The National Academies of Sciences, Engineering, and Medicine on Tuesday released a report of the most comprehensive look to date on the possible benefits and dangers of vaping e-cigarettes.
The NAS report, which was commissioned to help the U.S. Food and Drug Administration with its regulations, looked at 800 peer-reviewed studies to find out the impact of e-cigarettes on public health.
Potential Harms And Benefits Of Vaping Depend On Person's Age
The report concluded that e-cigarettes are far less harmful compared with conventional cigarettes. It also revealed that the potential harms and benefits of vaping may depend on a person's age.
The device appears to help adults quit smoking but may lead young people to smoke conventional tobacco.
"When it got down to answering the questions about what the impacts on health are, there is still a lot to be learned," said David Eaton, of the University of Washington, who led the committee that reviewed the studies and issued the report. "E-cigarettes cannot be simply categorized as either beneficial or harmful."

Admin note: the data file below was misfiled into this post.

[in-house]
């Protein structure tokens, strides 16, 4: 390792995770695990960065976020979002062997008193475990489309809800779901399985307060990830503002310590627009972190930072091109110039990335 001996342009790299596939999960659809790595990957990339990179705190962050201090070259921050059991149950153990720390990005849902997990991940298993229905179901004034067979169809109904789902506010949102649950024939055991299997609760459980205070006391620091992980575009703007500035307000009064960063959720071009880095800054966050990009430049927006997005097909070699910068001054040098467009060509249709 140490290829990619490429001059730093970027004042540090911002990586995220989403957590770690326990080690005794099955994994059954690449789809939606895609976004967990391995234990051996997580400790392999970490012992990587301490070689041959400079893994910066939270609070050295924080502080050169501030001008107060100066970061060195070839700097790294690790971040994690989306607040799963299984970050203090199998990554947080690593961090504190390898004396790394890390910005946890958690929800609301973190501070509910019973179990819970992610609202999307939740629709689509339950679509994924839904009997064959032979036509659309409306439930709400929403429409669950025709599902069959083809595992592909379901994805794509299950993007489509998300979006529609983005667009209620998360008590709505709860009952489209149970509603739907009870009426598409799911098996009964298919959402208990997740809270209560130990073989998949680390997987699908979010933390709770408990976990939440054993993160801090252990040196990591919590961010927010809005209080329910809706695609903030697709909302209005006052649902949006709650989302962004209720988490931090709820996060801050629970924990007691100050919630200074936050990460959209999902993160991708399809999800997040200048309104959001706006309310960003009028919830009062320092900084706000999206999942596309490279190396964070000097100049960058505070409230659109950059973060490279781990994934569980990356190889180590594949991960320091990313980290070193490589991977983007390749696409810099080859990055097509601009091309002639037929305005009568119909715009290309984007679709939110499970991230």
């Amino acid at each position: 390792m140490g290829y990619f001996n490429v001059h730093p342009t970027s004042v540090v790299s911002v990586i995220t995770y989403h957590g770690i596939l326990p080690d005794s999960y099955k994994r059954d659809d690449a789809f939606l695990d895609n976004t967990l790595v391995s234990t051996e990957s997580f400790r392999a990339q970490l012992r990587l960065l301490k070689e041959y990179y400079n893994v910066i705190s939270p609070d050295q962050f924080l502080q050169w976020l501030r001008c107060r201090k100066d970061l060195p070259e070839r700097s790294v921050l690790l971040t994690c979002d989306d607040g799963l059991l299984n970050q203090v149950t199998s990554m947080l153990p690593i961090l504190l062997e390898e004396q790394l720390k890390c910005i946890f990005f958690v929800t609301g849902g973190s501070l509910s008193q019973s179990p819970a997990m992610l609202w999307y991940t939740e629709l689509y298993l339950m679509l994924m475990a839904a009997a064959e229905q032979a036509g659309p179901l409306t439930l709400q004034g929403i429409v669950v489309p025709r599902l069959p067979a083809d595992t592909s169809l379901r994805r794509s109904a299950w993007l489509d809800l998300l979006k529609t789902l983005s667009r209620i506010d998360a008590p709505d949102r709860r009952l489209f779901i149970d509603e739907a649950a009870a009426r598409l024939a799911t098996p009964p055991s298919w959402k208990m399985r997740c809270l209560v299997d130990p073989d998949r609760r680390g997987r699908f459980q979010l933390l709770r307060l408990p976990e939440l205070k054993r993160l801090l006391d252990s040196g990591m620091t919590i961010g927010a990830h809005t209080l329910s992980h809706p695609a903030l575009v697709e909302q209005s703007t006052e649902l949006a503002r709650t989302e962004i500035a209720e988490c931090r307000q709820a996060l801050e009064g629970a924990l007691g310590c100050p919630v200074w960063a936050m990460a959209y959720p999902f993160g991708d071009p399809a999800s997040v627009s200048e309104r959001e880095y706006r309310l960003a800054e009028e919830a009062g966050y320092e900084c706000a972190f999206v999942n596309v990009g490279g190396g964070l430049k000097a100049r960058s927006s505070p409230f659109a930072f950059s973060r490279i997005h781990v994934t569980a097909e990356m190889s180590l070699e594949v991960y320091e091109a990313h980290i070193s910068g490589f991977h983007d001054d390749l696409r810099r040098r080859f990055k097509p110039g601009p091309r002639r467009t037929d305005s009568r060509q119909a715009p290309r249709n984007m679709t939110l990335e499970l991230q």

Potentially Beneficial For Adults Who Want To Quit Smoking
Among the most crucial questions about e-cigarettes is with regards to how they can help smokers quit smoking traditional cigarettes. The reviewers had limited evidence to answer this.
The three randomized controlled trials they looked at did not provide sufficient evidence to prove that vaping devices can help people quit smoking. The observational studies, however, offered more favorable results. In these studies, the reviewers found moderate evidence suggesting that using e-cigarettes frequently is linked to increased likelihood of smoking cessation.
Based on these evidences, the reviewers said the e-cigarettes may up the odds of smokers quitting the habit albeit there is still uncertainty to this conclusion.
E-cigarettes May Lure Kids To Start Smoking
Results of the reviewed studies suggest that vaping may prompt teenagers and young adults to try regular cigarettes. This may place young people at higher risk for addiction.
The authors of the report, however, were not able to establish a significant link between e-cigarettes and long- term smoking. It was not clear if young people just try to use e-cigarettes or they become habitual smokers. Nonetheless, the report noted that there is "substance evidence" that shows use of e-cigarettes in teens can increase their risk of tobacco use.
"The evidence base was large enough and consistent enough and strong enough to conclude that there's an association between e-cigarette use and ever-use of combustible tobacco [cigarettes]," said committee member Adam Leventhal, from the University of Southern California.